Parksy's Reviews > How Mumbo-Jumbo Conquered The World

How Mumbo-Jumbo Conquered The World by Francis Wheen
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Jan 11, 11

bookshelves: non-fiction
Read in May, 2006 — I own a copy

Very intersting take on some of the political changes over the last 20 yrs. Main point is a death of rationalism at the knife of cultural relativism and post modernism. Very cool read.

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From Publishers Weekly
British columnist and satirist Wheen presents an exhaustive but ultimately exhausting full-frontal assault on the past 25 years of "Counter-Enlightenment idiocy." His fencing dummies include Margaret Thatcher, Reaganomics, the Iranian Revolution, the Christian Coalition, Deepak Chopra, post-modernism, Francis Fukuyama, creationism, conspiracy theorists, people who believe in UFOs, astrology, the military-industrial complex, Cherie Blair and Hillary Clinton's fondness for New Age philosophy, Noam Chomsky, Enron, suicide bombers and much, much more. Wheen skewers his targets with the kind of rapier-like wit the world has come to expect and enjoy from British masters of the vituperative arts. But there's an awful lot of bloodletting here, and much of it is directed at bestselling authors, whose sales numbers Wheen bitterly notes as a way to quantitatively measure the reading public's stupidity. Worse, he burdens his book, which is best read as a series of essays, with a to-hell-in-a-handbasket hypothesis that the level of attack on Enlightenment rationality has increased dramatically in recent years, going so far as to assign a date to the inflection point: 1979, when Thatcher and the Ayatollah Khomeini came to power. Some readers may bristle at Wheen's idea that right-wing economic policy is inextricably tied to anti-rational, religious fundamentalism, and the author's increasingly stretched attempts to prove this relationship begin to slip into the same realm of conspiracy theorizing he mocks in others. As an exercise in knocking down sacred cows left, right and center, this book proves that at the end of the satirical road lies nihilism.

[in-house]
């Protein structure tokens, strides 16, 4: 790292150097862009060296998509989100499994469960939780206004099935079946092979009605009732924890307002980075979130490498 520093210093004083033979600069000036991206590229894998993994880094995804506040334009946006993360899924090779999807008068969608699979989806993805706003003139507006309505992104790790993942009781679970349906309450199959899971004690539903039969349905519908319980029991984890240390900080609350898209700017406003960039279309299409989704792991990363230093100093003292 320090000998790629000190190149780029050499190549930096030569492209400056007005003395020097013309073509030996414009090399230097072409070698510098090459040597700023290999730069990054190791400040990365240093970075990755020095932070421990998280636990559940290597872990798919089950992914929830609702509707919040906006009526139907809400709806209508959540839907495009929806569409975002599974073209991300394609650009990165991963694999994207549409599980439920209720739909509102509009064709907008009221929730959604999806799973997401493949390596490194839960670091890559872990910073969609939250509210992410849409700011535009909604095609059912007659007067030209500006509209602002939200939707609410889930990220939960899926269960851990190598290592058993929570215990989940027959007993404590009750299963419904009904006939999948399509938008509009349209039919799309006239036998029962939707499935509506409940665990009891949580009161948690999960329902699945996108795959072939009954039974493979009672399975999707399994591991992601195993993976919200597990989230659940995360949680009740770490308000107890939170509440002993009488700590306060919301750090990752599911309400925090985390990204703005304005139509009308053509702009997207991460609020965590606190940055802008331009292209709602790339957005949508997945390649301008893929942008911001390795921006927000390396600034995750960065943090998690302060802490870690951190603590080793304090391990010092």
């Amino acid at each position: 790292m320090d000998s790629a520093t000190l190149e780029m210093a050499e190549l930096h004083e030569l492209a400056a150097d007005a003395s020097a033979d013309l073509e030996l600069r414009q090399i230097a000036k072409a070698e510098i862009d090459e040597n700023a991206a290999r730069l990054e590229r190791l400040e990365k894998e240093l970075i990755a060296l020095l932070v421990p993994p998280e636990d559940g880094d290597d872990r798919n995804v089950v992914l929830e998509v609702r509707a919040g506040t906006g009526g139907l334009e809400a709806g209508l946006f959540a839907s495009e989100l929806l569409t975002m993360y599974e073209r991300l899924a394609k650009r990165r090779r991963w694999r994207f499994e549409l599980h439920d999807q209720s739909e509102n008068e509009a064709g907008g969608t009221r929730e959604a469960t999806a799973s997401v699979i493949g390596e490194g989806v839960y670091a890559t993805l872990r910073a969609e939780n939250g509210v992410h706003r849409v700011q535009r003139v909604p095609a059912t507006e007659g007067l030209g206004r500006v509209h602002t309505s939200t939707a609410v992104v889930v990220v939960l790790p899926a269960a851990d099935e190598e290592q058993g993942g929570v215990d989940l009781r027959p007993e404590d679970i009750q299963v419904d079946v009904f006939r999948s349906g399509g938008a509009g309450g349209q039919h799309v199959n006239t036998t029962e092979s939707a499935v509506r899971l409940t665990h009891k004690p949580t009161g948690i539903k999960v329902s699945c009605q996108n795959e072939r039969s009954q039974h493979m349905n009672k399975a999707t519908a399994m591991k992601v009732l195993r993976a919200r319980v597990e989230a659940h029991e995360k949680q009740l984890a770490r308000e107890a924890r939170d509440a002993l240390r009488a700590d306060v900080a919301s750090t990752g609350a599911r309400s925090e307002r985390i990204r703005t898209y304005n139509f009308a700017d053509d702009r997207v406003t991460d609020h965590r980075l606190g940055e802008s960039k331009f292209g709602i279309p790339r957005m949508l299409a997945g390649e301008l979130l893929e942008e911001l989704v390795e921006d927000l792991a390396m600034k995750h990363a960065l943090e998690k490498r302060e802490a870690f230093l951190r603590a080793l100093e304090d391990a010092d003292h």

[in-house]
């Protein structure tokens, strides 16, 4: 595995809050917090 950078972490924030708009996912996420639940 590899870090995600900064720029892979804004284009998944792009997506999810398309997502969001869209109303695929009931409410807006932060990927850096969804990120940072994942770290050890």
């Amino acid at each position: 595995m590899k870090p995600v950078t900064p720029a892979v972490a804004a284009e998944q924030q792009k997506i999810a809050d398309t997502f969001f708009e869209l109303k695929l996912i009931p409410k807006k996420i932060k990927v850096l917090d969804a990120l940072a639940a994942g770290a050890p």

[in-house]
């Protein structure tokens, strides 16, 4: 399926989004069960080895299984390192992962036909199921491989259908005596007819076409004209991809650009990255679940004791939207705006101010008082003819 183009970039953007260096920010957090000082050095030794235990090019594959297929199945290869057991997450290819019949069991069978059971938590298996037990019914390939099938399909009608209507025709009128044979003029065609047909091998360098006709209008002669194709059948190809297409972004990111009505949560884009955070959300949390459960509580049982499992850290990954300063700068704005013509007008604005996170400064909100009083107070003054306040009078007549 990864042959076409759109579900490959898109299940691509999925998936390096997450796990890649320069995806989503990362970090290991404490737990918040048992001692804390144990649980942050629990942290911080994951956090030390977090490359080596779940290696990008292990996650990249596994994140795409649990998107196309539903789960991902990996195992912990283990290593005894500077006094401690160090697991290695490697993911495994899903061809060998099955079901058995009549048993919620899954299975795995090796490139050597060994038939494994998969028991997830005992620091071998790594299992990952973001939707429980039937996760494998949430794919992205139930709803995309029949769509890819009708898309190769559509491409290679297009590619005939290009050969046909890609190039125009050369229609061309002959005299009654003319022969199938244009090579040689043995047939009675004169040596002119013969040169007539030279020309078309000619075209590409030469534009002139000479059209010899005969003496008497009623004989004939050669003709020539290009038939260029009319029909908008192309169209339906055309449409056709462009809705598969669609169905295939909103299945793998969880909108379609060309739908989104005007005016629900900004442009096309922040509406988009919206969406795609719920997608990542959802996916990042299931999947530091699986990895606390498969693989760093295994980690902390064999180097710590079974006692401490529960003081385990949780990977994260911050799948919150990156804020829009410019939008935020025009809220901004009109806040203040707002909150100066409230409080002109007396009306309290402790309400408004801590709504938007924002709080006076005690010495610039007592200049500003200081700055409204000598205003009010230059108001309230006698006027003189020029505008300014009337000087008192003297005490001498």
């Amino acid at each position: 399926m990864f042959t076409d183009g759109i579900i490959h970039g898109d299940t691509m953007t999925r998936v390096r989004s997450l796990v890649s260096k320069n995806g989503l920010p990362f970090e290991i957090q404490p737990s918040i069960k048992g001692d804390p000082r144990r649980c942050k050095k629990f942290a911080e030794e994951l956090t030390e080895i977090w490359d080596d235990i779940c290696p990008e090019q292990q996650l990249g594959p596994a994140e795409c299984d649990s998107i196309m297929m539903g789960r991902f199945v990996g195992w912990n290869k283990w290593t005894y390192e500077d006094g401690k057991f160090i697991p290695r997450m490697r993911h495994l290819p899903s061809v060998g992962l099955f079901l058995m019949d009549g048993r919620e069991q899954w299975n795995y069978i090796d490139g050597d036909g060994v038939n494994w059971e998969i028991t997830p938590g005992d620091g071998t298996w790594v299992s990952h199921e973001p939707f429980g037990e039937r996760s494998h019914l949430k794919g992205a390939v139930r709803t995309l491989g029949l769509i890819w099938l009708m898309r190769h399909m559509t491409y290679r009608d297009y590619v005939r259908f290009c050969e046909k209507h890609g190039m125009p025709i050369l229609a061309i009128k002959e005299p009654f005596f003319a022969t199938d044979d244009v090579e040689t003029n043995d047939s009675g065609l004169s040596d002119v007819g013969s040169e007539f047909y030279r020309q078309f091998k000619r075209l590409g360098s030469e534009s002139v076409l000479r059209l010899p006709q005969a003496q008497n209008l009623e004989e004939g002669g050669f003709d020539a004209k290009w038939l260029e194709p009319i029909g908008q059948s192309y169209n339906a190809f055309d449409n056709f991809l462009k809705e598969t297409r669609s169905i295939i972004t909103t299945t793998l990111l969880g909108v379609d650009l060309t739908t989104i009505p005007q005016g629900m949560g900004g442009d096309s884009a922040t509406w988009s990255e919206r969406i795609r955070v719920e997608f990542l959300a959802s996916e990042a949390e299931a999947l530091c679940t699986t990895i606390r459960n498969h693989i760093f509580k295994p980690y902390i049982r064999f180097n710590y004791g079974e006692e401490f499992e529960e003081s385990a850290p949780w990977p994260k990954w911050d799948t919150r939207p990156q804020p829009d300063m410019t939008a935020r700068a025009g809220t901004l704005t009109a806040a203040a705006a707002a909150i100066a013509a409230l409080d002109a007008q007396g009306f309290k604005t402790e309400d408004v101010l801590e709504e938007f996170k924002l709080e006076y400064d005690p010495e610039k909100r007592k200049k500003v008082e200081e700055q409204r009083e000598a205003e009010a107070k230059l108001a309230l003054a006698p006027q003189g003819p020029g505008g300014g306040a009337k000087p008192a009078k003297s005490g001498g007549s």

Copyright © Reed Business Information, a division of Reed Elsevier Inc. All rights reserved. --This text refers to the Hardcover edition.

From The New Yorker
Looking back on the last quarter-century, Wheen, a British journalist, sees a disturbing recrudescence of irrationalists, including "holy warriors, antiscientific relativists, economic fundamentalists, radical postmodernists, New Age mystics." American politicians routinely resort to "intense sentimentality" to sway voters; C.E.O.s lure investors with talk of "faith" in place of assets; Christian evangelists opine that September 11th is "probably what we deserve" for allowing feminists and the A.C.L.U. to flourish. In perhaps the silliest example, a consultant advises British civil servants to wear different colored hats for different tasks: red for developing hunches, yellow for cheering, black for questioning. It's hard to quarrel with the foolishness of some of Wheen's targets. But his larger thesis—that Ayatollah Khomeini and Margaret Thatcher spearheaded a retreat from the values of the Enlightenment back toward those of the Middle Ages—is so thinly reasoned as to seem to warrant its own entry in Wheen's encyclopedia absurdica
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